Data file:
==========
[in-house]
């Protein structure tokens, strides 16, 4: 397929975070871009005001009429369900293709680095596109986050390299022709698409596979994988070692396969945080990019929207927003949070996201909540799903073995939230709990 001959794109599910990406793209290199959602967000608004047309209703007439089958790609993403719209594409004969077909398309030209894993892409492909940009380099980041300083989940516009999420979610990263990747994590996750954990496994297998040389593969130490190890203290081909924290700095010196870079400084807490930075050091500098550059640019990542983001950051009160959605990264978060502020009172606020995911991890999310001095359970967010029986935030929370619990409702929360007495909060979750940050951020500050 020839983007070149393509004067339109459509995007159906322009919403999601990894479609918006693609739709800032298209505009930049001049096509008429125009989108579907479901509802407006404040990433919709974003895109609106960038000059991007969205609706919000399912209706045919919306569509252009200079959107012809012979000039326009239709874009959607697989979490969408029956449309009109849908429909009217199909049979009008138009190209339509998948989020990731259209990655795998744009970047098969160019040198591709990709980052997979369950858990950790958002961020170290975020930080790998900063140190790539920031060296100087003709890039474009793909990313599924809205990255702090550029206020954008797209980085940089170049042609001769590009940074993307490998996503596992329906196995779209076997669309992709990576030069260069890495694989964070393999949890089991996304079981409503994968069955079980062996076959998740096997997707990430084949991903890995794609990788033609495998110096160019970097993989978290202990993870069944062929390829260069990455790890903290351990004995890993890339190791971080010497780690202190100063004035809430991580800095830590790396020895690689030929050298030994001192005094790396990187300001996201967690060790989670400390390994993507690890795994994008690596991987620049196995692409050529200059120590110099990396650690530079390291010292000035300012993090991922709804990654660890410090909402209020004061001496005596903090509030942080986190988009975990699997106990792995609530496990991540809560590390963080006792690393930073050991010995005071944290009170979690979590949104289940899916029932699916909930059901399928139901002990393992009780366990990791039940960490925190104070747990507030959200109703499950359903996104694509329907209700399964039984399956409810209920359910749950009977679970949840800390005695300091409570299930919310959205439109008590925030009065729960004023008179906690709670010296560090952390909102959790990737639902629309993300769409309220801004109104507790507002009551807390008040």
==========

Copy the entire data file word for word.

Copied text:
[in-house]
């Protein structure tokens, strides 16, 4: 397929975070871009005001009429369900293709680095596109986050390299022709698409596979994988070692396969945080990019929207927003949070996201909540799903073995939230709990 001959794109599910990406793209290199959602967000608004047309209703007439089958790609993403719209594409004969077909398309030209894993892409492909940009380099980041300083989940516009999420979610990263990747994590996750954990496994297998040389593969130490190890203290081909924290700095010196870079400084807490930075050091500098550059640019990542983001950051009160959605990264978060502020009172606020995911991890999310001095359970967010029986935030929370619990409702929360007495909060979750940050951020500050 020839983007070149393509004067339109459509995007159906322009919403999601990894479609918006693609739709800032298209505009930049001049096509008429125009989108579907479901509802407006404040990433919709974003895109609106960038000059991007969205609706919000399912209706045919919306569509252009200079959107012809012979000039326009239709874009959607697989979490969408029956449309009109849908429909009217199909049979009008138009190209339509998948989020990731259209990655795998744009970047098969160019040198591709990709980052997979369950858990950790958002961020170290975020930080790998900063140190790539920031060296100087003709890039474009793909990313599924809205990255702090550029206020954008797209980085940089170049042609001769590009940074993307490998996503596992329906196995779209076997669309992709990576030069260069890495694989964070393999949890089991996304079981409503994968069955079980062996076959998740096997997707990430084949991903890995794609990788033609495998110096160019970097993989978290202990993870069944062929390829260069990455790890903290351990004995890993890339190791971080010497780690202190100063004035809430991580800095830590790396020895690689030929050298030994001192005094790396990187300001996201967690060790989670400390390994993507690890795994994008690596991987620049196995692409050529200059120590110099990396650690530079390291010292000035300012993090991922709804990654660890410090909402209020004061001496005596903090509030942080986190988009975990699997106990792995609530496990991540809560590390963080006792690393930073050991010995005071944290009170979690979590949104289940899916029932699916909930059901399928139901002990393992009780366990990791039940960490925190104070747990507030959200109703499950359903996104694509329907209700399964039984399956409810209920359910749950009977679970949840800390005695300091409570299930919310959205439109008590925030009065729960004023008179906690709670010296560090952390909102959790990737639902629309993300769409309220801004109104507790507002009551807390008040």